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Turkey & Turkey Hunting Retro Minute: The Crawl For It All

fsEditor's note: In this recurring blog, Editor Brian Lovett looks back at some of the most memorable hunts of his career. This hunt occurred in late April 2000.

There's just something about an airport in spring. You catch glimpses of a gun case here or some camouflage there. Then you hear snippets of stories and start to pick out your turkey hunting brethren, who, like you, are in transit to or from another lifetime adventure.

There's an extra something about a South Dakota airport in spring. When you walk in and see a "Welcome hunters" banner displayed proudly in the main concourse, you get the feeling you're in a good place. Then when you see Matt Morrett stroll into view and chat with him for an hour about his upcoming hunt, you know you're at the place.

That's where I was one rainy April afternoon, ready to embark on my first hunt for Merriam's gobblers. I had no idea what to expect, but I'd heard the turkeys were gobbling fools and the terrain was wide open. I figured the former would let me wing it on the latter.

The first morning, near the White River south of Kadoka, veteran prairie guide Jerry Murphy and I settled down near some dead cottonwoods near a ditch that overlooked a huge field ... and one tree.

"So," I whispered, "that's the roost?"

I could almost feel Jerry's eyes rolling in the darkness.

"Yep," he said. "That's where they'll be."

And they were — about 100 of them. And from flydown time till several hours later, they put on an incredible show, complete with incessant gobbling and yelping and many seemingly close encounters. Then, as Merriam's do, they walked away. We tried to get around on them. We tried to get above them. We tried to outflank them. And they beat us to the punch every time.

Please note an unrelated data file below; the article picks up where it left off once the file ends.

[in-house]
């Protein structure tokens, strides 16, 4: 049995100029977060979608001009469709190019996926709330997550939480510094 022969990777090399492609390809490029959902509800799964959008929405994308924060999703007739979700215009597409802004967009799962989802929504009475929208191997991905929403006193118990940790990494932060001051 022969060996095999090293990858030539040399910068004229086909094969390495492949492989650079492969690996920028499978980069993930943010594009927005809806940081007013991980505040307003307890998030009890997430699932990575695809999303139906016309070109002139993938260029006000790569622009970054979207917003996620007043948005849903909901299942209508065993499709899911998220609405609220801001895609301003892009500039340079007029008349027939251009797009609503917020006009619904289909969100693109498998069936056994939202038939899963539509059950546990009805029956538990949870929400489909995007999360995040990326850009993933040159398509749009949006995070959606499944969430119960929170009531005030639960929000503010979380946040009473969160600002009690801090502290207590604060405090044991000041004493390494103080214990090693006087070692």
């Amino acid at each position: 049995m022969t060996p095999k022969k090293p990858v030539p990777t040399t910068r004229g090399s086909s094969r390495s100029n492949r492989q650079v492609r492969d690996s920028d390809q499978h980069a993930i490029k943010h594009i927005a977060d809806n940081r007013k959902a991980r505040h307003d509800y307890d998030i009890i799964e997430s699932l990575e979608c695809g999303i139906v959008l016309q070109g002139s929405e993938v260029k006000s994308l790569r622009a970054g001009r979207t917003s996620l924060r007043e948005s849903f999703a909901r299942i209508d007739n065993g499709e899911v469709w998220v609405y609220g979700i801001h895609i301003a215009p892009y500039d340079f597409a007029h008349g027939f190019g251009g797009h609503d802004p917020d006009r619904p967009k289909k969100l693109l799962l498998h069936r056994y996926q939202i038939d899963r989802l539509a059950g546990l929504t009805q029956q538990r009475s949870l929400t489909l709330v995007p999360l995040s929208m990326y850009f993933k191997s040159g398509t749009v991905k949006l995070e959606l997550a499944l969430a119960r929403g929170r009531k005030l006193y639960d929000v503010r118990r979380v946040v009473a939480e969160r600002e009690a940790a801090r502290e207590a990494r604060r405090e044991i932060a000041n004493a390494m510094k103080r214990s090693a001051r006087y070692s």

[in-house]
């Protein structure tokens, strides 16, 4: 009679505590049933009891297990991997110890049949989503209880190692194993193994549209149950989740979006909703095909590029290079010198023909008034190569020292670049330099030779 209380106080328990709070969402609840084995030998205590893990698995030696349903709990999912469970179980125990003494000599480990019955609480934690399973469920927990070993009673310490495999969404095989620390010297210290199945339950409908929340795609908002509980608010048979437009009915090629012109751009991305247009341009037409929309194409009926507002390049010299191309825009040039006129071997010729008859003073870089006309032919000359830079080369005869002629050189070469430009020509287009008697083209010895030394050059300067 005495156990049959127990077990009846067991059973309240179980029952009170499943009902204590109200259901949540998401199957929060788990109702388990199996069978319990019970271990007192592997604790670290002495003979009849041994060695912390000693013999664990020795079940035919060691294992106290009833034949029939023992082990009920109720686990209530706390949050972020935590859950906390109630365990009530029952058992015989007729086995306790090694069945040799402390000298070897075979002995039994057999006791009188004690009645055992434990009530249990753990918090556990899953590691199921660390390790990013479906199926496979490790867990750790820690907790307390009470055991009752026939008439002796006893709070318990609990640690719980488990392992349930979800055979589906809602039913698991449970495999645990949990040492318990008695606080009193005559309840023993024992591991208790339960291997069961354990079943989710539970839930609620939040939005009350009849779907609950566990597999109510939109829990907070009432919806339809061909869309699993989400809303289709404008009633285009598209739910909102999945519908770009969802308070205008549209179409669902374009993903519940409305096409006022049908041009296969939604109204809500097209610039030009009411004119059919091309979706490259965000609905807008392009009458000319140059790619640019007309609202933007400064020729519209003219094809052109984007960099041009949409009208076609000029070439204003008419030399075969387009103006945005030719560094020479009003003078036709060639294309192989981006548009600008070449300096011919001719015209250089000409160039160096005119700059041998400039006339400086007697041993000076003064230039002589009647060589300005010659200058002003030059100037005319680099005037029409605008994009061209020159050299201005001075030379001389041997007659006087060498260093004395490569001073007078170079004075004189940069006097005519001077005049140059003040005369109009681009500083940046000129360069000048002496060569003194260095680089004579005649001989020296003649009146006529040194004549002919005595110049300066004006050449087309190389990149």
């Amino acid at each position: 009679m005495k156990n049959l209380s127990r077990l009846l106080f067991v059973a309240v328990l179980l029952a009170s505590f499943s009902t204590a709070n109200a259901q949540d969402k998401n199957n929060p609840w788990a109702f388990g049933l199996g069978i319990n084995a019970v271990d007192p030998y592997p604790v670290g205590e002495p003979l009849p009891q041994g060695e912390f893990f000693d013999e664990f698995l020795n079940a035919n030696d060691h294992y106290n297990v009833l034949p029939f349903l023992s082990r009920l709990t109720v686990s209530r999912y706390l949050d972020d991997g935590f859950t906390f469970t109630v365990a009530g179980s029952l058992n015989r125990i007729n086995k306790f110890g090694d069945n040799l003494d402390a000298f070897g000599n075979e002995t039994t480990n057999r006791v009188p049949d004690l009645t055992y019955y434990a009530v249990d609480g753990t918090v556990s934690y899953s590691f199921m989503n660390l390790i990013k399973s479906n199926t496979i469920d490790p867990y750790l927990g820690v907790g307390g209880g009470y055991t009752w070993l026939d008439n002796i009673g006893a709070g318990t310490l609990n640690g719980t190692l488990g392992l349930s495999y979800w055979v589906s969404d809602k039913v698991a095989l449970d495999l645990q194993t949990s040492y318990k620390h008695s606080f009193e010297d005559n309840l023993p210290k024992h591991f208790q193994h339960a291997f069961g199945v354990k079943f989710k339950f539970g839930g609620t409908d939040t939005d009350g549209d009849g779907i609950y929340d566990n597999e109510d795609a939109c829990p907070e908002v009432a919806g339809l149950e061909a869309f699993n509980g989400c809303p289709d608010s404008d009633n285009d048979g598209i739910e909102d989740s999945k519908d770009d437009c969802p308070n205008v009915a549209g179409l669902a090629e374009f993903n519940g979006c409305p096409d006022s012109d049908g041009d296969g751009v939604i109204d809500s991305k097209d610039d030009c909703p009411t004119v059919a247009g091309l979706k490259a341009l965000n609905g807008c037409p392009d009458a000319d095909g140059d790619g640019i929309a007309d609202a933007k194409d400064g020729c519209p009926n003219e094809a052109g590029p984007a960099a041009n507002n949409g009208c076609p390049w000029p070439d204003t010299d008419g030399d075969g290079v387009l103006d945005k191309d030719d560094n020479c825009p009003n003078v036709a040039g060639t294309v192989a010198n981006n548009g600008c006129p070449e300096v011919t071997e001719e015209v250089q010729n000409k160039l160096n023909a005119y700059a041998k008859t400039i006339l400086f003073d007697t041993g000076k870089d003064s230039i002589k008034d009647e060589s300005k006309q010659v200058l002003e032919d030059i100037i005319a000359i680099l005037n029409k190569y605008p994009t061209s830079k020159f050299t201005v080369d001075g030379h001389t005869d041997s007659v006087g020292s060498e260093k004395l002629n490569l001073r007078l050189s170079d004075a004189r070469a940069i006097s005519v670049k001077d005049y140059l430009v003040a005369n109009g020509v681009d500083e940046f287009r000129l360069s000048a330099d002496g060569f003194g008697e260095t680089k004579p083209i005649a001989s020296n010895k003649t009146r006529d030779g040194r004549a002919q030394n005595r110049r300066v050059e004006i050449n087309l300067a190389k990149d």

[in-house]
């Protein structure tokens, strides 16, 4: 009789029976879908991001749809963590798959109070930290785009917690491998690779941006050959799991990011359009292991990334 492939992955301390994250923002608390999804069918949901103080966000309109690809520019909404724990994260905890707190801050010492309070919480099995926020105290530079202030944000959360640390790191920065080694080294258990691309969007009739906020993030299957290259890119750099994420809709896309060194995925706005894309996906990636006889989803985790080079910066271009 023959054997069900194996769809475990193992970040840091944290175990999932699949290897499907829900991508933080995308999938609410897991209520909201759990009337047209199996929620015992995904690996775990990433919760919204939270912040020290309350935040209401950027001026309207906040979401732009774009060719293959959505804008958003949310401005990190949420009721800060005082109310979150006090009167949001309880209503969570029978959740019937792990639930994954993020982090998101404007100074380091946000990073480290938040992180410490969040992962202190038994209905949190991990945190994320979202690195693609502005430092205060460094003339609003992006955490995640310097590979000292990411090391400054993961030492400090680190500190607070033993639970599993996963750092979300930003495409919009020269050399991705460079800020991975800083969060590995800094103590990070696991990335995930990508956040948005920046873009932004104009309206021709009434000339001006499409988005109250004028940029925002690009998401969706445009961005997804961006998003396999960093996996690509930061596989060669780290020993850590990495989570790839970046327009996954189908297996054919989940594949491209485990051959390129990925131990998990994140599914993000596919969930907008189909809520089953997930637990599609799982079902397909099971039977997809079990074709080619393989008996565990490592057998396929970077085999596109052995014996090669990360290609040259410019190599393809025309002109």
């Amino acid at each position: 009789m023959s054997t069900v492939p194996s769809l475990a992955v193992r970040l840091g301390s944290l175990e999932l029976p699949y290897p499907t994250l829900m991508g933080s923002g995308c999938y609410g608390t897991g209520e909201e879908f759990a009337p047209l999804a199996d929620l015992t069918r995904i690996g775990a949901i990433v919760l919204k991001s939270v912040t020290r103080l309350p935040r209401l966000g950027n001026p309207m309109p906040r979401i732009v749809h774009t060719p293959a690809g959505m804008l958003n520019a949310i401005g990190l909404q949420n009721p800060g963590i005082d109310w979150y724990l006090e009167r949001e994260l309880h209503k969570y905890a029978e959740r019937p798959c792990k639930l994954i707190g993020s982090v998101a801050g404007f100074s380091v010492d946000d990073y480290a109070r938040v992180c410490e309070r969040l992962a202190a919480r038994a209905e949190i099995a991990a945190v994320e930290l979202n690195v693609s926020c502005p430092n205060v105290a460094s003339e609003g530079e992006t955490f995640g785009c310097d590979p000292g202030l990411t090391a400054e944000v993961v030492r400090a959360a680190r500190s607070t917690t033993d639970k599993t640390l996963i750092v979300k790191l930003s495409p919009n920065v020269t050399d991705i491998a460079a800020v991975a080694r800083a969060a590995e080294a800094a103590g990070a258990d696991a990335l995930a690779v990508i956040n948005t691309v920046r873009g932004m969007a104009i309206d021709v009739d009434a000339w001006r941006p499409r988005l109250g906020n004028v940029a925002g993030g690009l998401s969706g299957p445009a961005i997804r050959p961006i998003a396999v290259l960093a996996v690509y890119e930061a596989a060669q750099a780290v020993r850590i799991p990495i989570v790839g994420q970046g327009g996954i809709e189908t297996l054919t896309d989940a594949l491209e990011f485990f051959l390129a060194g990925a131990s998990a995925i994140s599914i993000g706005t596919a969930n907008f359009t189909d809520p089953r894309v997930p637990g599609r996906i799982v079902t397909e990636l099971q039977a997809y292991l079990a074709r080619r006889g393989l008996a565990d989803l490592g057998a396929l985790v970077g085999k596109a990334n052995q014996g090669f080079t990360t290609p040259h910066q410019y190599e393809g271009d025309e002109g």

Finally, at midmorning, the prairie was quiet, and I was out of ideas. That's when Jerry stepped in.

"We'll go up here to this big flat they like," he said. "I think we'll get one."

The big flat looked like an endless sea of prairie grass with a small corn stubble field near the far end. It also appeared to be devoid of turkeys. I suggested that we walk to a ridge line and call.

"Wait," Jerry said, eyes fixed to binoculars. "There's some. And there's a gobbler."

I raised my binos and looked. Nothing. Wait, there they were. The birds were barely visible, cruising in and out of the stubble field.

"There's a fence line about 150 yards up here," Jerry said. "If we can get to it, we might call them in."

I nodded and prepared myself. It wouldn't have been a bad walk, but there was no way we could walk. At first, we crept forward on our hands and knees, peering now and then at the distant birds. Closer to the fence, it was full belly-crawl mode, until our necks ached and I'd probably picked up every tick east of the Rosebud Reservation.

But eventually, we reached the fence line and settled in. I yelped once or twice on a mouth call, and the gobbler responded, as did several hens. Within minutes, we were surrounded by turkeys, and I dropped the longbeard at 25 steps.

My first true Merriam's was memorable for many reasons. First, it completed my career royal slam. Second, it had sharp 1-inch hooks and three beards; a true prairie trophy. Also, it looked almost unscathed, even though it had dropped like a stone and barely flopped. Apparently, only one or two pellets had found their way to the turkey's head. I'd almost missed it.

Hey, I always seem to make things interesting ... even when the landscape and turkeys are interesting enough.

 

 

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